Mar 12, 2011
Written by Margaret Bauman, “Bristol Bay Times“, March 3rd, 2011
(Reprinted with permission of Alaska Newspapers Inc)
A petition application filed with Lake and Peninsula Borough seeks to halt any large-scale resource extraction activity, including mining, if that activity could destroy or degrade salmon.
The petition was filed yesterday in King Salmon by George Jacko, of Pedro Bay, lead sponsor of the “Save our Salmon” initiative, who said “this initiative is about giving a voice to the Alaskans who will be most affected by industrial development in Bristol Bay.”
“We need about 90 signatures; we’ll try to get more. We want it to be on the regular ballot in the fall,” Jacko said.
The borough now has 30 days to review the application, to be sure it is in order, and if everything is in order, they can then take a petition out to seek the needed signatures to put the initiative on the ballot, said Lamar Cotten, borough manager.
The stated purpose of the petition, signed by 24 people, is to protect salmon habitat from destruction or degradation during large scale mining activities within the borough. The signers include Robert Gillam, president and chief executive officer of McKinley Capital Management, an investment advisory company he founded in 1990. An avid sport fisherman, Gillam has had a home at Lake Clark for 27 years.
The petition notes the importance of salmon as a renewable resource which supports both the economy and subsistence lifestyle of borough residents. It calls for protections against any resource extraction activities that could have a significant adverse impact on wild salmon habitat or the sustained abundance of the wild salmon resource.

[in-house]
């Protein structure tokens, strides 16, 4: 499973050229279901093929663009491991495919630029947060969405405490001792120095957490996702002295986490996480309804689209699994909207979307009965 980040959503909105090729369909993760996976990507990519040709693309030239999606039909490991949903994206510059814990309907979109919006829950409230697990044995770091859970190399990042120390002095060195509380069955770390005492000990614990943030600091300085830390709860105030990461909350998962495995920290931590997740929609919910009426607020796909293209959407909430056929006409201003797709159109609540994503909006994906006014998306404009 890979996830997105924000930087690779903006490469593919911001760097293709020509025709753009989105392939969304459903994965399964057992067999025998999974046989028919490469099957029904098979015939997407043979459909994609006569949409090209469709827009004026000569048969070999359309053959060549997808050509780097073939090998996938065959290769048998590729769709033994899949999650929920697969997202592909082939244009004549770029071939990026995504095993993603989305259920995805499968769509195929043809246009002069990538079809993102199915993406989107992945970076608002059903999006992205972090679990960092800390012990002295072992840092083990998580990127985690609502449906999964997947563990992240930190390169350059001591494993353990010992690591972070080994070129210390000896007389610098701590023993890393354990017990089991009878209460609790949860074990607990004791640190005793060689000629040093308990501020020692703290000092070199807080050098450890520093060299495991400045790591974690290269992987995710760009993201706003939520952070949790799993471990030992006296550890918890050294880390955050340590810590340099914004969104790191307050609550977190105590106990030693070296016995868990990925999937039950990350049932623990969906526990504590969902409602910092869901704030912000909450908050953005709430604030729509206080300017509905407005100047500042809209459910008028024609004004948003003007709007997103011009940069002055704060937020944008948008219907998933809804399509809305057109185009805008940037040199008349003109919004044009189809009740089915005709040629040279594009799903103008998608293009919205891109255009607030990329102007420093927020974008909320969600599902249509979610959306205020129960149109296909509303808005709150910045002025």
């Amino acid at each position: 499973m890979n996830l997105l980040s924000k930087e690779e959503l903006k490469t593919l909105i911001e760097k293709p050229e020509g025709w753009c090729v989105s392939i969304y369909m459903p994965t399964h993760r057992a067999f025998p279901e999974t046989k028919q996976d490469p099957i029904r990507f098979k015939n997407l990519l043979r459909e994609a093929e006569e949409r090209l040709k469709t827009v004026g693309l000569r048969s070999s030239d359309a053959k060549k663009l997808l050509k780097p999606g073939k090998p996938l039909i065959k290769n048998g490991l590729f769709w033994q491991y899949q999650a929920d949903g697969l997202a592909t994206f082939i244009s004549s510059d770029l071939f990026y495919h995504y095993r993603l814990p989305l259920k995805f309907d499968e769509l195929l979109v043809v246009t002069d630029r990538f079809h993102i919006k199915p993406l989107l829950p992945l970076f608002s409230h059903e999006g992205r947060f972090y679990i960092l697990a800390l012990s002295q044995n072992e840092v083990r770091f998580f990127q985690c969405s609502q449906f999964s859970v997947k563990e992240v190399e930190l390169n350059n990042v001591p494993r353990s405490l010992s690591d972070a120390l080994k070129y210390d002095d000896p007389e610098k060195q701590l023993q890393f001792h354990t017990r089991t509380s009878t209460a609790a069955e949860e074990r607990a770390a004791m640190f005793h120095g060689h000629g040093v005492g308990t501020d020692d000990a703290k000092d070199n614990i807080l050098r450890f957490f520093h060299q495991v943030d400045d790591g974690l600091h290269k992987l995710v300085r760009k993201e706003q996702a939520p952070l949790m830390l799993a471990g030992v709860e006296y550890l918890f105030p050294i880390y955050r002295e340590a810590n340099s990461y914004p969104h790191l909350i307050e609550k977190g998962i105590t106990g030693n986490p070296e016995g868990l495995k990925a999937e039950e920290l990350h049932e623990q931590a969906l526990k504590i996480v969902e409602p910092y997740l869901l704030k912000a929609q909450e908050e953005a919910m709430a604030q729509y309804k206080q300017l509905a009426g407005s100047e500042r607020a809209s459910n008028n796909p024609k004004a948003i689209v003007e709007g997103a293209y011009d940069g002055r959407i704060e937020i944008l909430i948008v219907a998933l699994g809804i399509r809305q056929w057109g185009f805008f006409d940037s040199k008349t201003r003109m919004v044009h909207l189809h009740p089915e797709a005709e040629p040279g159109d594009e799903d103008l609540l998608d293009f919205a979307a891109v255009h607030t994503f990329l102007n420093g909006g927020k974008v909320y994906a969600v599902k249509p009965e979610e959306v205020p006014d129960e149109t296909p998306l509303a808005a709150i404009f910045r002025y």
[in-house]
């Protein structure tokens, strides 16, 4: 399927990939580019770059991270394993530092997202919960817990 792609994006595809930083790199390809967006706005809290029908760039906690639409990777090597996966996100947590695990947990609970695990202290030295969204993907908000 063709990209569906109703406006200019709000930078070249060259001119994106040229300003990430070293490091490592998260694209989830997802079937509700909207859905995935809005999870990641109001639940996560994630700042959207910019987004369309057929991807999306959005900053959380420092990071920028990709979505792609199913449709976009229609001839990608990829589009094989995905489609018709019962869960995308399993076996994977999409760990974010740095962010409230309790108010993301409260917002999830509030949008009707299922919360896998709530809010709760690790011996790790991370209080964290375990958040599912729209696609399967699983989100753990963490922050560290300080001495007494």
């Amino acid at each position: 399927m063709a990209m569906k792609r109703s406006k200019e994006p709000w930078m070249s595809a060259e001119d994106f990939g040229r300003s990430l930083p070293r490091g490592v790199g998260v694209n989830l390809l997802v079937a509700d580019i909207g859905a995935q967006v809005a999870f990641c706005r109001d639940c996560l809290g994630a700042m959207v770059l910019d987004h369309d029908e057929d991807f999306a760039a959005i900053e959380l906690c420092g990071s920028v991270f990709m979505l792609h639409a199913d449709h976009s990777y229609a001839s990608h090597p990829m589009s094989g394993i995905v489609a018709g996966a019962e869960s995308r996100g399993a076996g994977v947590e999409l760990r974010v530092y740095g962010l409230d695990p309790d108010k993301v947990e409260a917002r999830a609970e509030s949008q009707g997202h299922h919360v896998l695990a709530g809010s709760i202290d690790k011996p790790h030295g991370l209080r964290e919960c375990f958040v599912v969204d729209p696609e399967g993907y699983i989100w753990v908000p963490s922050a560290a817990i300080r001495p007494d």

The initiative also calls for an opportunity for residents to obtain court review of any proposed development that could have a significant adverse impact on wild salmon habitat or the sustained abundance of the wild salmon resource.
The petition is the latest in a series of efforts to halt development of a massive copper, gold and molybdenum mine at the headwaters of the Bristol Bay watershed, which spawns millions of sockeye salmon for the world’s largest wild red salmon run. Mine opponents say that scientific research has shown that the Pebble mine could cause major environmental pollution, spelling disaster for the Bristol Bay fishery, the economic anchor of the region.
Proponents of the mine maintain that mining and fisheries can co-exist.
In a speech today before more than 300 members of the Resource Development Council in Anchorage, Cynthia Carroll, chief executive officer of Anglo American, an international mining firm based in London, criticized outside interests opposed to the mine. “I want to make one thing absolutely clear: fish and mining can co-exist,” she said. Anglo America is a partner in the Pebble Partnership, which is doing exploration on the Pebble mine.
Margaret Bauman can be reached at email@example.com, or by phone at 907-348-2438